We would usually use this phrase when we see someone doing something that seems silly, such as turning up to a catered event with a plate of additional food. Another example is if you bring your own bowling ball to a bowling alley.
11. Bury your head in the Sand
A person who buries their head in the sand is someone who chooses to ignore things and hide from them instead of facing them head-on.
You can imagine if someone puts their head in the sand they’ll be in the dark and not be able to see or hear anything. If you’re trying to ignore something, that’s a good place to be! (Usually we’re saying it negatively, though, for example: “Get your head out of the sand.”
12. Castles made of Sand Fall into the Sea
This proverb refers to the idea that something that’s built with flimsy material will collapse. For example, a castle made of bricks might survive while a castle made of sand will not.
Metaphorically, we use this phrase to refer to times when someone develops a story based on a lie. The proverb tells them that that story has poor foundations (it’s a lie!) and eventually the story will fall apart and you will be exposed for that behavior.
The saying is also the title of a hit Jimi Hendrix song.
13. Dip your Toes in the Water
To dip your toes in the water means to try something out. You can imagine someone walking up to the shoreline and just dipping their toe in the water to see how cold it is before they make a decision to dive in head-first. If the water is warm, then they might decide to go for a swim.
You can use this idiom metaphorically to refer to anything that you will try out before eating entirely. For example, you could try out some food with a sample before choosing to go ahead and order an entire dish.
14. Life’s a Beach
The idiom ‘life’s a beach’ is a reaction to another idioms – ‘life’s a bitch’. People would say that life is a bitch if they’re unhappy with life, consider it unpleasant, or even consider it unfair.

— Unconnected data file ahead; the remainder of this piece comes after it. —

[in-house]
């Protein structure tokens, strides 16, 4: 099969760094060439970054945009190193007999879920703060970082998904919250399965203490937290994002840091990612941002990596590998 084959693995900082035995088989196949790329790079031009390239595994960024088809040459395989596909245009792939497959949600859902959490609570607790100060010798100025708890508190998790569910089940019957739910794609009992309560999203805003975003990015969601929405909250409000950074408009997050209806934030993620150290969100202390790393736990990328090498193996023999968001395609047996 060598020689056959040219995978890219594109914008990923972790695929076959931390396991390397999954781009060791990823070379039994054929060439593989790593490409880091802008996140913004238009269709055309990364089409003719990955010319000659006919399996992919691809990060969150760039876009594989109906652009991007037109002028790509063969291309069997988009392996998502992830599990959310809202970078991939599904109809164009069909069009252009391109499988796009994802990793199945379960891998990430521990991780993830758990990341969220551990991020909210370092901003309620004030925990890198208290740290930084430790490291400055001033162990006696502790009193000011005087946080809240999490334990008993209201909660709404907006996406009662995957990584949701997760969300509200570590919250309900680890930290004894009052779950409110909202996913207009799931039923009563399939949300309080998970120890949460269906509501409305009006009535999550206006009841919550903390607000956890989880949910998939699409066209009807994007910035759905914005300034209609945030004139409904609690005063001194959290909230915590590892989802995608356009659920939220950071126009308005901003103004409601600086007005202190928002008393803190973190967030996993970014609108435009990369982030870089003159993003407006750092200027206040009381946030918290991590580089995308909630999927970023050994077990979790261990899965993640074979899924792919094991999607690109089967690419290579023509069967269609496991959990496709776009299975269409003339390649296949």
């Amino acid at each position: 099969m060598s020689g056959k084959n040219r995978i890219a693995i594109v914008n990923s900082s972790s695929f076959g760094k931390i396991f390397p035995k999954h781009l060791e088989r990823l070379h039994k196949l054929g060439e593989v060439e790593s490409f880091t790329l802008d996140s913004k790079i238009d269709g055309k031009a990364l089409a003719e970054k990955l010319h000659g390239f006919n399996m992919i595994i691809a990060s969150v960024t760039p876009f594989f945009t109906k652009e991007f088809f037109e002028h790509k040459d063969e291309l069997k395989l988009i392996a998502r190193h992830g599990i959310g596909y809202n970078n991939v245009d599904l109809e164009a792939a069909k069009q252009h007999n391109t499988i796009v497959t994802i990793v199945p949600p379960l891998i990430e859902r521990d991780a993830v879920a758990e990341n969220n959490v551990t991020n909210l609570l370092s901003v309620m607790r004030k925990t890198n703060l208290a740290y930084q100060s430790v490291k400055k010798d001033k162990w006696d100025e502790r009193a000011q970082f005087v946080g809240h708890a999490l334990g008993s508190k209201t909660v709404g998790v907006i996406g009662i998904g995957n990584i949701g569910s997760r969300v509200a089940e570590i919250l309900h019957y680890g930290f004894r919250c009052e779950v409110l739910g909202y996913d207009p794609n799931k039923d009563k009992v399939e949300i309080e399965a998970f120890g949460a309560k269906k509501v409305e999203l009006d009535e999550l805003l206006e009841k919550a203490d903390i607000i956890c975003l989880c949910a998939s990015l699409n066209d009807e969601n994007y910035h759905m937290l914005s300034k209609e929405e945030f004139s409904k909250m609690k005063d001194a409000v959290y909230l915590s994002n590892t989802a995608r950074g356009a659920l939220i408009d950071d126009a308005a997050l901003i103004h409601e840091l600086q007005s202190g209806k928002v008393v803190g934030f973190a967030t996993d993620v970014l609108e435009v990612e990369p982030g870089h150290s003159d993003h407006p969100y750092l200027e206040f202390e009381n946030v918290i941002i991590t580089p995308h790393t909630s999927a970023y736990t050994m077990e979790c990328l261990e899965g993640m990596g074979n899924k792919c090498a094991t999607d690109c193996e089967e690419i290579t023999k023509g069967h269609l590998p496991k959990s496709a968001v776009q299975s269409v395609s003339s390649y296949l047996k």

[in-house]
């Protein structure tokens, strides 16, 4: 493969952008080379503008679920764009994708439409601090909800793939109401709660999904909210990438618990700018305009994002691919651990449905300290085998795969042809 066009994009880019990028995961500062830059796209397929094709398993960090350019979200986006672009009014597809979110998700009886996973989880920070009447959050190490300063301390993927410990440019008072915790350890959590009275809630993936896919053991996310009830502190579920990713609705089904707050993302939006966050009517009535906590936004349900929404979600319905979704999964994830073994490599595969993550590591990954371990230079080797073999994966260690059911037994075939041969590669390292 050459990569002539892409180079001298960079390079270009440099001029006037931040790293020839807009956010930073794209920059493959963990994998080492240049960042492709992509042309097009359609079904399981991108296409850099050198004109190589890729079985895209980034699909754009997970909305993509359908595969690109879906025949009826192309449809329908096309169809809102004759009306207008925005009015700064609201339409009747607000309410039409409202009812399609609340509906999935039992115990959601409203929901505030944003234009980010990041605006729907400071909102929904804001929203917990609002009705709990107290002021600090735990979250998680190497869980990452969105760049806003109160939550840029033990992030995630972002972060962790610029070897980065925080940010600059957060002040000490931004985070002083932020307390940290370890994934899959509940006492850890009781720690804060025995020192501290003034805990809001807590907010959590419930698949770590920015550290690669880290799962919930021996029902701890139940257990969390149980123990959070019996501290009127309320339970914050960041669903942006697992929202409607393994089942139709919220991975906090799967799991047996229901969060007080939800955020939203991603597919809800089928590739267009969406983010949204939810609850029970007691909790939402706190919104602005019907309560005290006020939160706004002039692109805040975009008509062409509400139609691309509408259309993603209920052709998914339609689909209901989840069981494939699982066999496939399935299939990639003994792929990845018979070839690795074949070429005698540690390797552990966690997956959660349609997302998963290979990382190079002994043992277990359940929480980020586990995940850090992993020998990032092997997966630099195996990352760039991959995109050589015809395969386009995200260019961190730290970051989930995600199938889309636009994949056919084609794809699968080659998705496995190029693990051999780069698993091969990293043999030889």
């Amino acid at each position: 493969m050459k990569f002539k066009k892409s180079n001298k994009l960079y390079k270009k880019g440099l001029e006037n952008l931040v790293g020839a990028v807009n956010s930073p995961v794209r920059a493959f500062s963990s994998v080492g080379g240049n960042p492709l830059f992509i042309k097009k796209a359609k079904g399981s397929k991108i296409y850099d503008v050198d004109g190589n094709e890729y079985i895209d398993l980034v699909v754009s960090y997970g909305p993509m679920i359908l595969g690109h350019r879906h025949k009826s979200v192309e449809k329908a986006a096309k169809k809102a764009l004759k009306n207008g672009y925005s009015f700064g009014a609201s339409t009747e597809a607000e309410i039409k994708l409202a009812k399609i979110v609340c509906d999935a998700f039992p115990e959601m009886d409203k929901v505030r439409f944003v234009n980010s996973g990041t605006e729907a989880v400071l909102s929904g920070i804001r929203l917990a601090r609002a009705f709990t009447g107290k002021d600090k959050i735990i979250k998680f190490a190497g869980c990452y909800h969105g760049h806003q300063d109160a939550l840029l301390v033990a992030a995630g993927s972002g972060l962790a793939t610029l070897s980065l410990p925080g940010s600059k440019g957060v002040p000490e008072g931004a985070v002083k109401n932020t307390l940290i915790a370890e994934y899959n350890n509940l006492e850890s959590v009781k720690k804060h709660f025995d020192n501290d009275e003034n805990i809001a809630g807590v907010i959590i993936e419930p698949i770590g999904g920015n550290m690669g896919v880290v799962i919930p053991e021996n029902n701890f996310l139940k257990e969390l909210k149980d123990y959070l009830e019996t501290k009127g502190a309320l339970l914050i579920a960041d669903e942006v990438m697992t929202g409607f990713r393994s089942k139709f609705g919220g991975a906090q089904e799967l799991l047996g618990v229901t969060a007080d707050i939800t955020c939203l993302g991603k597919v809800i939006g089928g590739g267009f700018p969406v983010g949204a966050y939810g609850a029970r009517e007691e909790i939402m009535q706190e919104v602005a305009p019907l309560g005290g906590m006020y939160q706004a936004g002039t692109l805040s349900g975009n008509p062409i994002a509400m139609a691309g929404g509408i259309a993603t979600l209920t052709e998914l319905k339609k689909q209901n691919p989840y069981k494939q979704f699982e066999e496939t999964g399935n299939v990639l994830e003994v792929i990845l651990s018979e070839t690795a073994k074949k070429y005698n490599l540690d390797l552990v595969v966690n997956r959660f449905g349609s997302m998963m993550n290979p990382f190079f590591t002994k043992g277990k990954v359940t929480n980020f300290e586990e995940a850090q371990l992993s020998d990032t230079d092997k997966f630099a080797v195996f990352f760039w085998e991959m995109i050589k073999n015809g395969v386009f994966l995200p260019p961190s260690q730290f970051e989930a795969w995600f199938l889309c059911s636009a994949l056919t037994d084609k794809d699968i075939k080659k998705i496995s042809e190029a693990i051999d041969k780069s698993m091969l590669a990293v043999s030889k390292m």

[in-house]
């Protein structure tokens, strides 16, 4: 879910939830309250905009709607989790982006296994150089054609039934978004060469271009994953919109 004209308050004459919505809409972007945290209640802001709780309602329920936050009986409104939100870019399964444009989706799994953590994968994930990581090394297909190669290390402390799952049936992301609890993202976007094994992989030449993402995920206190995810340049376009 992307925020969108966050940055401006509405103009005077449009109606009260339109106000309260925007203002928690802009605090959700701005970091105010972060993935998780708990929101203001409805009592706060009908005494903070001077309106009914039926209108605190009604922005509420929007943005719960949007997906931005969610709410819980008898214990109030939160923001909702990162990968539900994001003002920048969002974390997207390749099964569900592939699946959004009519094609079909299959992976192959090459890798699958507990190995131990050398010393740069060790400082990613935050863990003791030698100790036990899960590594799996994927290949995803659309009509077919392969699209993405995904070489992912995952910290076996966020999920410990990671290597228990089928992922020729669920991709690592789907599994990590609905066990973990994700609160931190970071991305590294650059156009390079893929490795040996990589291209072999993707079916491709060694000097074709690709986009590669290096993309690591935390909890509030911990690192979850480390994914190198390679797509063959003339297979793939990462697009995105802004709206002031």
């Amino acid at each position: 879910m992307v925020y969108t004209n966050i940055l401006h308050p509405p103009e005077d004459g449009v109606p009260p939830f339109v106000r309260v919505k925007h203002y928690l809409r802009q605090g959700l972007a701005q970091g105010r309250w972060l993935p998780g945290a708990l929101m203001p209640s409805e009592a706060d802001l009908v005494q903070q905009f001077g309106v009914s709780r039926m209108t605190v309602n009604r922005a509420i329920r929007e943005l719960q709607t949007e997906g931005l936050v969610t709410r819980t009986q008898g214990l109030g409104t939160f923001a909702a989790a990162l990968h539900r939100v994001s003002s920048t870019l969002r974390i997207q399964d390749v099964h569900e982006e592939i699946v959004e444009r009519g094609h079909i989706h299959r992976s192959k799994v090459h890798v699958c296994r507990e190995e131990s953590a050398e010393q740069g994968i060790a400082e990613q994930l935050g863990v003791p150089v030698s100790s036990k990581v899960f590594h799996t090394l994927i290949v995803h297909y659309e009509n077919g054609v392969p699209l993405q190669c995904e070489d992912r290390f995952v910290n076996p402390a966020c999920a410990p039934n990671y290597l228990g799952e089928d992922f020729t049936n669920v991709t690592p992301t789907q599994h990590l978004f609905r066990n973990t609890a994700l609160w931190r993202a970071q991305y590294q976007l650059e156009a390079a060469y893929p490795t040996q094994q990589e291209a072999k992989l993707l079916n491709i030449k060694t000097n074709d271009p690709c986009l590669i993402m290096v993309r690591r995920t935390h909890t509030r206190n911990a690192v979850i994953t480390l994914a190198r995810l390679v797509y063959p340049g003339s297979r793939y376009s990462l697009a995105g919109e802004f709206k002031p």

A more positive person might turn around and say ‘life isn’t a bitch. It’s a beach!’ Here, they’re saying that life is really fun and easy. They are using a beach in this analogy because being on the beach is associated with fun and relaxation.
15. Make Waves
To make waves is to make an impression, usually on multiple people. For example, a new book that becomes very popular has ‘made waves’ in the population.
This idiom refers to the idea that people who dive into the water will create ripples around them that will affect the people nearby. But if you make big enough ripples, they feel like waves washing up against people nearby. So, when you make a big impression, it’s like diving into the water and creating waves all around you that impact everyone nearby.
16. Not the only Fish in the Sea
This idiom is usually used to talk about people who have recently gone through a break-up. Their friends will say: “he was not the only fish in the sea. You will find someone else.”
Here, the idea is that there are many potential people you can fall in love with, just like there are many fish in the sea!
17. Not the Only Pebble on the Beach
‘Not the only pebble on the beach’ is the same as ‘not the only fish in the sea’. There are many pebbles on the beach, not just one. So, you’d say this when someone has recently broken-up with someone: “Don’t worry, he wasn’t the only pebble on the beach. You will find someone who you like better!”
18. Swim Against the Tide
To swim against the tide means to do something different to everyone else. For example, if all your friends were going to college but you decided to go travelling, you would be “swimming against the tide” because you’re doing something different.